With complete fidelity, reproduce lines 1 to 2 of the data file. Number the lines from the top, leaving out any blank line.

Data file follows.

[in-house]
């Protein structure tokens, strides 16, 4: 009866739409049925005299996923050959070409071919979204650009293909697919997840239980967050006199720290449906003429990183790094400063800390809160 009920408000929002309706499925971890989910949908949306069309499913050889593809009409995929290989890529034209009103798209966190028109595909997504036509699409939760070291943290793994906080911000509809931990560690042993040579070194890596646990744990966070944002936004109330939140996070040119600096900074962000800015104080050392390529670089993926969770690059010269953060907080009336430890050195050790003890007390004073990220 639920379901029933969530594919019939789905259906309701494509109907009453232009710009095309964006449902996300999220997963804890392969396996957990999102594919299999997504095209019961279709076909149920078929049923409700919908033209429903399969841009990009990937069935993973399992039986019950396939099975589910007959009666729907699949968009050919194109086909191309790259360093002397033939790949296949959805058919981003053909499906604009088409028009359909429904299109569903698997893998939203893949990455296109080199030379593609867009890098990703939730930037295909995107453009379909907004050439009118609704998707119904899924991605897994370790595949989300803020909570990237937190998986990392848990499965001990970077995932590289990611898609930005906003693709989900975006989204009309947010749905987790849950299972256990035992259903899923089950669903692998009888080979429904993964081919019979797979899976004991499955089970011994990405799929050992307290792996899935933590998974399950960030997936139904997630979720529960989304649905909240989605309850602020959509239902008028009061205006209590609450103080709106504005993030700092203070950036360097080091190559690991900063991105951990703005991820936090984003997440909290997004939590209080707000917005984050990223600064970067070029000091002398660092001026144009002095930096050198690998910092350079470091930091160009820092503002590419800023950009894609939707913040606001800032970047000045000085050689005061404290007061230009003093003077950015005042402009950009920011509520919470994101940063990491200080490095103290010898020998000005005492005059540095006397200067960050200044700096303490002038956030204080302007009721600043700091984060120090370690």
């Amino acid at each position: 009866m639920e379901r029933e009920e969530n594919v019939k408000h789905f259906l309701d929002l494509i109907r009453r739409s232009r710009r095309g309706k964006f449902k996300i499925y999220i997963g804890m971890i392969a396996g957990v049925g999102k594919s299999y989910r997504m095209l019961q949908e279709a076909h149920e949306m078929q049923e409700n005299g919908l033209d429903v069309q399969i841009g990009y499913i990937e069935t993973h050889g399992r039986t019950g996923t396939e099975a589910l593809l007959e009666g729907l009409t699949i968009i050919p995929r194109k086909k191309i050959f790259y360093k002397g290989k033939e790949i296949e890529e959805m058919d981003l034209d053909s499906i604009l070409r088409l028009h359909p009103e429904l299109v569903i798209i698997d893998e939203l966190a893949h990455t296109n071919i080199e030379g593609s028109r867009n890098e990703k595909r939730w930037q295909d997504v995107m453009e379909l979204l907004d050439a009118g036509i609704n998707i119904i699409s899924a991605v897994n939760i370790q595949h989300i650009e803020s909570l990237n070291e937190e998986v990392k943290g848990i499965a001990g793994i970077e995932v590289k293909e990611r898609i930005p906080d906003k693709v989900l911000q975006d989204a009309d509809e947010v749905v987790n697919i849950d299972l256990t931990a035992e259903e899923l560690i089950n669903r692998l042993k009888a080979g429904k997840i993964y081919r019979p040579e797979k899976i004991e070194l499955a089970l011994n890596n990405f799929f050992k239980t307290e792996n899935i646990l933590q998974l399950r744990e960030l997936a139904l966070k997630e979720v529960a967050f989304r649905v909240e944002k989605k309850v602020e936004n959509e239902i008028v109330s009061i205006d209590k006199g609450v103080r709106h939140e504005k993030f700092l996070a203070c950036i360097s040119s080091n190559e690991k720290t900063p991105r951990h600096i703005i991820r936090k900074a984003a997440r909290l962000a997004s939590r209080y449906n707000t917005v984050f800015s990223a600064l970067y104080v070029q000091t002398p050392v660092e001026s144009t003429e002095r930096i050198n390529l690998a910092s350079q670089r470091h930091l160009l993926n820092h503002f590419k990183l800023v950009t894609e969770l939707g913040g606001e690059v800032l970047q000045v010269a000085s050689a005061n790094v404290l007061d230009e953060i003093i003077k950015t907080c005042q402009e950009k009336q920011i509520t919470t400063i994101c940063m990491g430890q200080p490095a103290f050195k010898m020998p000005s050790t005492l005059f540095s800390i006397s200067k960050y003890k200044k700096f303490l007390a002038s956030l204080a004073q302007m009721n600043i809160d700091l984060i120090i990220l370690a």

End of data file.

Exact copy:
[in-house]
């Protein structure tokens, strides 16, 4: 009866739409049925005299996923050959070409071919979204650009293909697919997840239980967050006199720290449906003429990183790094400063800390809160 009920408000929002309706499925971890989910949908949306069309499913050889593809009409995929290989890529034209009103798209966190028109595909997504036509699409939760070291943290793994906080911000509809931990560690042993040579070194890596646990744990966070944002936004109330939140996070040119600096900074962000800015104080050392390529670089993926969770690059010269953060907080009336430890050195050790003890007390004073990220 639920379901029933969530594919019939789905259906309701494509109907009453232009710009095309964006449902996300999220997963804890392969396996957990999102594919299999997504095209019961279709076909149920078929049923409700919908033209429903399969841009990009990937069935993973399992039986019950396939099975589910007959009666729907699949968009050919194109086909191309790259360093002397033939790949296949959805058919981003053909499906604009088409028009359909429904299109569903698997893998939203893949990455296109080199030379593609867009890098990703939730930037295909995107453009379909907004050439009118609704998707119904899924991605897994370790595949989300803020909570990237937190998986990392848990499965001990970077995932590289990611898609930005906003693709989900975006989204009309947010749905987790849950299972256990035992259903899923089950669903692998009888080979429904993964081919019979797979899976004991499955089970011994990405799929050992307290792996899935933590998974399950960030997936139904997630979720529960989304649905909240989605309850602020959509239902008028009061205006209590609450103080709106504005993030700092203070950036360097080091190559690991900063991105951990703005991820936090984003997440909290997004939590209080707000917005984050990223600064970067070029000091002398660092001026144009002095930096050198690998910092350079470091930091160009820092503002590419800023950009894609939707913040606001800032970047000045000085050689005061404290007061230009003093003077950015005042402009950009920011509520919470994101940063990491200080490095103290010898020998000005005492005059540095006397200067960050200044700096303490002038956030204080302007009721600043700091984060120090370690």